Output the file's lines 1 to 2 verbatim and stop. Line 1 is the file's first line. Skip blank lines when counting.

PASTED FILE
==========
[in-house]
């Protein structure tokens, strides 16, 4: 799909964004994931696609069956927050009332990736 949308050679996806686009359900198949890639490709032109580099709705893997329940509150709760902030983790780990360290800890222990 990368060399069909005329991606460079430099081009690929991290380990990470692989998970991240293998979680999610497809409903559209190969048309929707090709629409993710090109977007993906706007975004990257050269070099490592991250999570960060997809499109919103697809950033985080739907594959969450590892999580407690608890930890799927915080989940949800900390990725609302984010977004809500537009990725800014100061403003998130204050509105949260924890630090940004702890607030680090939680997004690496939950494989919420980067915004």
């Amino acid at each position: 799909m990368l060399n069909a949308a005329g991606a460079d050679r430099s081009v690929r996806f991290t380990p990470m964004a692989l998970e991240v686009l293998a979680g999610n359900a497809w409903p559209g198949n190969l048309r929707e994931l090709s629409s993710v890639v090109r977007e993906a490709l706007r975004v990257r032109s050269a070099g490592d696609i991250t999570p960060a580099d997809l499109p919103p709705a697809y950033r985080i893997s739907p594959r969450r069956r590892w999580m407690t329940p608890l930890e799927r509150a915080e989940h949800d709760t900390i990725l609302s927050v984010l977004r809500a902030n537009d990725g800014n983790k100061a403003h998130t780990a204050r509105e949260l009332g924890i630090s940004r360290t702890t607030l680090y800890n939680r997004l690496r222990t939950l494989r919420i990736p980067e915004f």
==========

[in-house]
């Protein structure tokens, strides 16, 4: 799909964004994931696609069956927050009332990736 949308050679996806686009359900198949890639490709032109580099709705893997329940509150709760902030983790780990360290800890222990 990368060399069909005329991606460079430099081009690929991290380990990470692989998970991240293998979680999610497809409903559209190969048309929707090709629409993710090109977007993906706007975004990257050269070099490592991250999570960060997809499109919103697809950033985080739907594959969450590892999580407690608890930890799927915080989940949800900390990725609302984010977004809500537009990725800014100061403003998130204050509105949260924890630090940004702890607030680090939680997004690496939950494989919420980067915004």